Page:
Thursday, October 11, 2012

My Odd Attraction To Moliere

 
Molière
Moliere
What I remember from World Lit II: Literature during the Enlightenment was meant to entertain and instruct.
Generally, I don't like the classics.  However, I did learn that I like Enlightenment era works in World Lit II.  We read Tartuffe by Moliere, and Candide by Voltaire.  Yes, they're a little anticlimatic with their endings, but I liked them.  A lot.

Since then, I've found some more plays by Moliere.  The School for Wives was okay.  The Misanthrope...well, I liked one portion of it, but overall, it's a pretty screwed up story.  The Learned Women is kind of sexist, and the learned women are so annoying... No, I liked it too.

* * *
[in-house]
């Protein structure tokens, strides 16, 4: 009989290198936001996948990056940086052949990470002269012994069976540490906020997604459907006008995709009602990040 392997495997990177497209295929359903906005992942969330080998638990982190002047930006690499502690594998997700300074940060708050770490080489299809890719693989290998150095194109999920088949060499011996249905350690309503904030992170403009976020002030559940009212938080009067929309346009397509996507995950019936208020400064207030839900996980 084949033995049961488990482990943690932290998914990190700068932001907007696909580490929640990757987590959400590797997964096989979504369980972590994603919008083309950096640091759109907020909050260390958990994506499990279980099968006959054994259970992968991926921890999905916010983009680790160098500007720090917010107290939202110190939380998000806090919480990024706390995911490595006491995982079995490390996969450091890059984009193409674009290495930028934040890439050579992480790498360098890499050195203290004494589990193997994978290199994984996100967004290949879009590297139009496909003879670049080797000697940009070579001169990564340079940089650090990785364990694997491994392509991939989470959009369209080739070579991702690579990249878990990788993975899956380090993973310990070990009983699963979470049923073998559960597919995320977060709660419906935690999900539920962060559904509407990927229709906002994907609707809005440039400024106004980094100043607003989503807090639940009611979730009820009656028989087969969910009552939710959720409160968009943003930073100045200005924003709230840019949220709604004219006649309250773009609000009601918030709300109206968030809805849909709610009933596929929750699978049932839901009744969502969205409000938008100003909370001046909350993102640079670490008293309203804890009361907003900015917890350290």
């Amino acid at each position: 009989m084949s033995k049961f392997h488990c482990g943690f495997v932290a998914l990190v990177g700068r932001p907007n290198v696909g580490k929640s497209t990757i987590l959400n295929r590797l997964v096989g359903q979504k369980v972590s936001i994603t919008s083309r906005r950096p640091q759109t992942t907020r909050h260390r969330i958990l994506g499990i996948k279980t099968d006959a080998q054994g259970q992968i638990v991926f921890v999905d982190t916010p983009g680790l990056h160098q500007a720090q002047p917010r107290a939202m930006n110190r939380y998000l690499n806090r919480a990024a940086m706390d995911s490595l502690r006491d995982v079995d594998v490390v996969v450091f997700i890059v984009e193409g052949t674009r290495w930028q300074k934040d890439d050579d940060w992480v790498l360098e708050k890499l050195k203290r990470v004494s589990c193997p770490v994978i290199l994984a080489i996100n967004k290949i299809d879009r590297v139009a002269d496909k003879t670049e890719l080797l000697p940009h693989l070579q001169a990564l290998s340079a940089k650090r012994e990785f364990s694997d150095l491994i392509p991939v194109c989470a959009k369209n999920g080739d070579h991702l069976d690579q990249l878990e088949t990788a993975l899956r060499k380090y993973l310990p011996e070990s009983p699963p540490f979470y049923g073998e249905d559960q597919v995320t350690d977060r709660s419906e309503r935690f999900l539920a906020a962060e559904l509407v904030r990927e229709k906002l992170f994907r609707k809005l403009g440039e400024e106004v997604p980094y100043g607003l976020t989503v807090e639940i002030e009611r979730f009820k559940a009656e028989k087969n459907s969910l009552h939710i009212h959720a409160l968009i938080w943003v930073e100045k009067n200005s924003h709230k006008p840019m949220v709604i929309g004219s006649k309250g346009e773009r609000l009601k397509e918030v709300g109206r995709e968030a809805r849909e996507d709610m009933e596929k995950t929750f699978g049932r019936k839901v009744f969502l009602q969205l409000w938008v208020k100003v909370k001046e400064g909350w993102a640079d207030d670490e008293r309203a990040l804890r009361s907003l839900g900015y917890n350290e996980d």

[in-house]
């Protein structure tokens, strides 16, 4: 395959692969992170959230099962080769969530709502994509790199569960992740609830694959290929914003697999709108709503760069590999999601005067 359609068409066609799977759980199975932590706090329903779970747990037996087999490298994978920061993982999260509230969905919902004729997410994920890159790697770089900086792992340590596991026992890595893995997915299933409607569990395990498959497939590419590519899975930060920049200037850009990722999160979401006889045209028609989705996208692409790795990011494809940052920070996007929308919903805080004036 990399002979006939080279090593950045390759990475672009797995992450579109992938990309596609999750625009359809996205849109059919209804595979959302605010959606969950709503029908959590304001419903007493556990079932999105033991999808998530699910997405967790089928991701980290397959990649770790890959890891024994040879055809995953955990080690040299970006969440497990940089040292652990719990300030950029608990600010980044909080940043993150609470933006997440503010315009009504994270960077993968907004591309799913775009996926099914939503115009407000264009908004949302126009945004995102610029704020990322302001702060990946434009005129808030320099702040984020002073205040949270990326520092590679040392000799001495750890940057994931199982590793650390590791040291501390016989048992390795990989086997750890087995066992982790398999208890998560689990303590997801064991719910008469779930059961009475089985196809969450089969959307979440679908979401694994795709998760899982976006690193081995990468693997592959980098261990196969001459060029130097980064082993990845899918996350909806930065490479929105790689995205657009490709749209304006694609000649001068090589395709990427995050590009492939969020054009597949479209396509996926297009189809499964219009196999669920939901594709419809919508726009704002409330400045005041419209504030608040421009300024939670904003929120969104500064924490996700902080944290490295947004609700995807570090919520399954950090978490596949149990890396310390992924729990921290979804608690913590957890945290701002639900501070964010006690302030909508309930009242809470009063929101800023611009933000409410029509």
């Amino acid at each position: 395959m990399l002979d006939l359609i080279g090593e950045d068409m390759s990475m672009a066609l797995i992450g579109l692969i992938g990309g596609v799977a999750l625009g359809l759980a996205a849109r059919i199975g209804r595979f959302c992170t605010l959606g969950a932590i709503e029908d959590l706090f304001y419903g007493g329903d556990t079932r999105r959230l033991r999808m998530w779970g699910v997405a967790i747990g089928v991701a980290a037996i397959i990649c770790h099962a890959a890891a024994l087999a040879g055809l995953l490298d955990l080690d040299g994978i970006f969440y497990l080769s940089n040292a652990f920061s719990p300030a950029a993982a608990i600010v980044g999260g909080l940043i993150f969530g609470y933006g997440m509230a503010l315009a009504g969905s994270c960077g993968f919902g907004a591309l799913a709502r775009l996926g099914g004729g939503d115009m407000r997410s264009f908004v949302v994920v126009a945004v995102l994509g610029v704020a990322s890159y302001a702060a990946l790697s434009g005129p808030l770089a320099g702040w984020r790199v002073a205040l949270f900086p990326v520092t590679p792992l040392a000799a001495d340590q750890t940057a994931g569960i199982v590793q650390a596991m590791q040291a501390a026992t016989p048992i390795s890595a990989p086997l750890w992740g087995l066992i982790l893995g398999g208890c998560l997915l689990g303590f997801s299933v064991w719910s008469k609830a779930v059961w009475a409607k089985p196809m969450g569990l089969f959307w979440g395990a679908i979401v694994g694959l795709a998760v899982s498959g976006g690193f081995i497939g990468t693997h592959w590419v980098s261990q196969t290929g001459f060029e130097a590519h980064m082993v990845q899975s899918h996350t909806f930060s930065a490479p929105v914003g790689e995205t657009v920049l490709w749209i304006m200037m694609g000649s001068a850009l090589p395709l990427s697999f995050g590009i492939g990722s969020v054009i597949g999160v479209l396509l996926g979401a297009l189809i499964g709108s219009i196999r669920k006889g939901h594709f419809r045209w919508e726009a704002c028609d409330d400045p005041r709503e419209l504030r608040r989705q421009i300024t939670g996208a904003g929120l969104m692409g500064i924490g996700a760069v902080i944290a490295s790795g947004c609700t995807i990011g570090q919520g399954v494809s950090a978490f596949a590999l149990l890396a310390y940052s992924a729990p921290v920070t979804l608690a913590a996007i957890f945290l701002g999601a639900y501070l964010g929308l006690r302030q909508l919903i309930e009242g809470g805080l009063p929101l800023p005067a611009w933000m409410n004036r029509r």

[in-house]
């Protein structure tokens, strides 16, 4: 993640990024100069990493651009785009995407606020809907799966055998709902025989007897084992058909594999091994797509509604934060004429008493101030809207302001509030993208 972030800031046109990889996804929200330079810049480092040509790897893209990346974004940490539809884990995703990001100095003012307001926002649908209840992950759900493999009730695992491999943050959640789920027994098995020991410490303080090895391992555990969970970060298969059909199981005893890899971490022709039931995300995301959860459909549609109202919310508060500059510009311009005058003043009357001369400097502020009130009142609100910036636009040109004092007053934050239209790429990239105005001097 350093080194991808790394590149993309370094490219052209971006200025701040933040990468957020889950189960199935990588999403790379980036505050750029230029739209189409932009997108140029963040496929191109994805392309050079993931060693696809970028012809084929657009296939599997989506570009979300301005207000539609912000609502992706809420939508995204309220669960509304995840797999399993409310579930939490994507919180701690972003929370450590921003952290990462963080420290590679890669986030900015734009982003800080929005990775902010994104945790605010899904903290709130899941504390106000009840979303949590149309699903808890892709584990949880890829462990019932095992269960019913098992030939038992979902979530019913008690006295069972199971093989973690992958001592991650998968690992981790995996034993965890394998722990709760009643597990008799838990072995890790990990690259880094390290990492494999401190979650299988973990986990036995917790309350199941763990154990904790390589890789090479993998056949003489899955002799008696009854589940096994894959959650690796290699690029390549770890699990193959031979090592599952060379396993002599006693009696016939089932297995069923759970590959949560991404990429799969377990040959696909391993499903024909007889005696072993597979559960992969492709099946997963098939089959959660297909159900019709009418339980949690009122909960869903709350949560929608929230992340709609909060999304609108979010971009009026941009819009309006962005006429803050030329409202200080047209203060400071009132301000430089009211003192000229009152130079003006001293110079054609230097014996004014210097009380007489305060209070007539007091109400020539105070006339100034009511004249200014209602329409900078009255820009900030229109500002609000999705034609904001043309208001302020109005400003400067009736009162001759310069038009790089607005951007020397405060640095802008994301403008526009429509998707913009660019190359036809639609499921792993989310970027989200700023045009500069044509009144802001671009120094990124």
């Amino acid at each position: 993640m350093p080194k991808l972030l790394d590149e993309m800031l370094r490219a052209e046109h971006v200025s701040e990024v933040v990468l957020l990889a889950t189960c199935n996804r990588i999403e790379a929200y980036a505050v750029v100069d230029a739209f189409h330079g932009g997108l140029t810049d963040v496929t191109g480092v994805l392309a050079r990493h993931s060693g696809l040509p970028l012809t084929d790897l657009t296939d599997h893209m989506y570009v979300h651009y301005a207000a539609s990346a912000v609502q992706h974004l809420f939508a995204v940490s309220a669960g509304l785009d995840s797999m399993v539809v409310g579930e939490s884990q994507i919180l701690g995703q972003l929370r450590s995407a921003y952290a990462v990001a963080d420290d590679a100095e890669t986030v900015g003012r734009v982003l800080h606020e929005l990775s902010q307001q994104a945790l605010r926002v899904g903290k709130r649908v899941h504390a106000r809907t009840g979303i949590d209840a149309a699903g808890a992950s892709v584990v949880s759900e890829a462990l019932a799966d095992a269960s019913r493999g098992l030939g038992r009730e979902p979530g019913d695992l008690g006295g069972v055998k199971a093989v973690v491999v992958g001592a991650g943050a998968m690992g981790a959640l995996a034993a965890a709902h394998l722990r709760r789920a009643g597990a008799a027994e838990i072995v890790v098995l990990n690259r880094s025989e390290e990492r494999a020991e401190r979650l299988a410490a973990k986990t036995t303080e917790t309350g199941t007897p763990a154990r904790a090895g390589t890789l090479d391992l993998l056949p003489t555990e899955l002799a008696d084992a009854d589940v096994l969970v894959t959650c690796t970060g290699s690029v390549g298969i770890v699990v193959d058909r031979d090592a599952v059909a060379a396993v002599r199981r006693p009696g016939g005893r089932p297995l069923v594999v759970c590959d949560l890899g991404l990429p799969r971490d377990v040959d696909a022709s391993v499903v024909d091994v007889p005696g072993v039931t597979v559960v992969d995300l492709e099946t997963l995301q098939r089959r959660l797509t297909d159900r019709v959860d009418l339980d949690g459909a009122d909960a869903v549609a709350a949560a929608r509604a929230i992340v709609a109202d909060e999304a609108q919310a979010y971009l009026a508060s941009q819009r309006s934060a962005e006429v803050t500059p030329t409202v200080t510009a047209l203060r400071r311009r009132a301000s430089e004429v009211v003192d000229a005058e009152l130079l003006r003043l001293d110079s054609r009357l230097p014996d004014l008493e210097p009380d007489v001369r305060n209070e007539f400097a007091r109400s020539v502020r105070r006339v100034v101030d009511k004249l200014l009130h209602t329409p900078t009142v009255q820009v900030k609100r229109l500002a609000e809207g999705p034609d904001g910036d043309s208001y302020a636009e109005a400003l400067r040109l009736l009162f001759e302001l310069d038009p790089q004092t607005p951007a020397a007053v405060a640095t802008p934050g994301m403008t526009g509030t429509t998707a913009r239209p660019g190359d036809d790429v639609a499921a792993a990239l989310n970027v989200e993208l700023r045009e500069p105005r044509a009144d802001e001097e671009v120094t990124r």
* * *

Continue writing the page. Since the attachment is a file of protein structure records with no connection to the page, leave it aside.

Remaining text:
I just finised The Pretentious Young Ladies today.  It's a lot like "The Swineherd" by Hans Andersen.  Young ladies get above themselves and need to be taught a lesson.  Simple as that.

I don't know why I like Moliere's plays.  Or maybe I don't.  But why would I read them, and look for the ones I haven't read, if I didn't like them?

Because they are funny.  They make sense when I can make sense of them.  The storylines are interesting, but mostly ridiculous.  I guess because as annoying at the antagonists are, and you really doubt whether or not it'll have a happy ending.  And when it's over, you're glad it's over.  They're short.  I know, because I read two (or three?) in the space of a single day.  In two days' time, I'd read three of his plays and re-read Tartuffe.  Four plays in two days.

Next up, I think I'll read Don Juan by Moliere.

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